Decommissioning, Immobilisation and Storage
soluTIons for NuClear wasTe InVEntories

PuO2 and Fuel Residues

DISTINCTIVE is a multi-disciplinary collaboration of 10 universities and 3 key industry partners from across the UK’s civil nuclear sector. 

Understanding actinide sorption and binding to cement materials for radioactive waste management

Understanding actinide sorption and binding to cement materials for radioactive waste management


Academic Lead – Claire Corkhill

Researcher – Antonia Yorkshire

University – University of Sheffield

Building on research undertaken by the Fellow as a PDRA in DIAMOND, we propose to investigate the incorporation of Pu and Am in cement materials relevant to the encapsulation and disposal of radioactive wastes (in particular, PCM). Predicting the release of these radionuclides from the GDF is a key factor in developing a robust safety case for the long-term storage of nuclear waste. This requires an understanding of their interactions with the main sorbing components of the cement backfill, including ordinary Portland cement and the binder phase, Calcium-Silicate-Hydrate gel (C-S-H), and also a comprehension of possible transport pathways through the engineered backfill cement. While it is expected that reducing conditions will prevail in the repository, such that actinide species are expected to be present in their reduced, insoluble forms, the initial oxidation state and pH of PCM wastes is poorly defined, largely due to their encapsulation with organic waste products and their acid derivatives1.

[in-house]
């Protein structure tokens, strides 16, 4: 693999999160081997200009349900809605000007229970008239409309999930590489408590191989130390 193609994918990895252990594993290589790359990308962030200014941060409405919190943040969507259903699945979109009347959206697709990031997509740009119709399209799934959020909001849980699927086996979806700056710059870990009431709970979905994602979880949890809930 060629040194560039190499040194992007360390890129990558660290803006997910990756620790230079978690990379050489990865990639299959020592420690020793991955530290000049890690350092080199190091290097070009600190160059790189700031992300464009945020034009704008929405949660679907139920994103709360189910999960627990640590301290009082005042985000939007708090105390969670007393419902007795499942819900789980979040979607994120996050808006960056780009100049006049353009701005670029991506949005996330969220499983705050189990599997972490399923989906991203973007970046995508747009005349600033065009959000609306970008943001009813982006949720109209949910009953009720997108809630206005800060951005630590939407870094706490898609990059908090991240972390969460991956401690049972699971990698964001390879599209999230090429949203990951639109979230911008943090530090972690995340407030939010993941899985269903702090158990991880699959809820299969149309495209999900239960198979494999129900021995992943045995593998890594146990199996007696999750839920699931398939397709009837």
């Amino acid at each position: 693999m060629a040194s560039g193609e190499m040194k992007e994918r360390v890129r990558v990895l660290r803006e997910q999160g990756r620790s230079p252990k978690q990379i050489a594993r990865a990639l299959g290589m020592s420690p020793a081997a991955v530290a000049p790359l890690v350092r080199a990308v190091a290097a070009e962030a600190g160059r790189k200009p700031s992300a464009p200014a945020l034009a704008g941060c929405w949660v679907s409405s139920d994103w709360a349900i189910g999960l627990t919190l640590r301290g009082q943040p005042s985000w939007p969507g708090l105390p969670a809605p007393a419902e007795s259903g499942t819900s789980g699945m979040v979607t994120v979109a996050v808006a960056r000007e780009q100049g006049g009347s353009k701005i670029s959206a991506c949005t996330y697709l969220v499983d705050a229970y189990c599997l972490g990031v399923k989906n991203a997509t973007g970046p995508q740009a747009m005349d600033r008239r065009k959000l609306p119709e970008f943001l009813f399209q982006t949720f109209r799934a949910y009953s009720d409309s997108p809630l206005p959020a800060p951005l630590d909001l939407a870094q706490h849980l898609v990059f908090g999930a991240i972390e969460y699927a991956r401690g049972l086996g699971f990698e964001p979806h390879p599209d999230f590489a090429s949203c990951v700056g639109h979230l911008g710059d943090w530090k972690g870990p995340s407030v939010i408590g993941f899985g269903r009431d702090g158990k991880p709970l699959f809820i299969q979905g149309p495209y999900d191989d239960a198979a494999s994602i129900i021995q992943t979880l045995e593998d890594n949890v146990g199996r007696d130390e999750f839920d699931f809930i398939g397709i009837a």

This study will investigate the sorption and incorporation mechanisms of Pu and Am onto engineered barrier cement materials, and the subsequent transport processes under groundwater flow. A mechanistic understanding of Pu and Am immobilisation by cement barrier materials will be determined by investigating the effects of initial pH and redox state on incorporation, using aqueous geochemical and radioanalytical techniques (LSC, ICP) to monitor solution chemistry. The Ca:Si ratio will be varied to determine the role of C-S-H binder phases on immobilisation, and experiments will be conducted under controlled CO2/carbonate conditions to develop an understanding of carbonation on backfill material-Pu/Am interactions. Information of the distribution and coordination environment of sorbed species will be determined using digital autoradiography and μ-XRF techniques, coupled with μ-XCT (X-ray Computed Tomography) techniques at the Argonne National Laboratory (USA) and the Diamond Light Source (UK) to derive high resolution, detailed datasets, which can be used to develop the first verified conceptual and numerical models of Pu and Am sorption and transport in engineered barrier cement.

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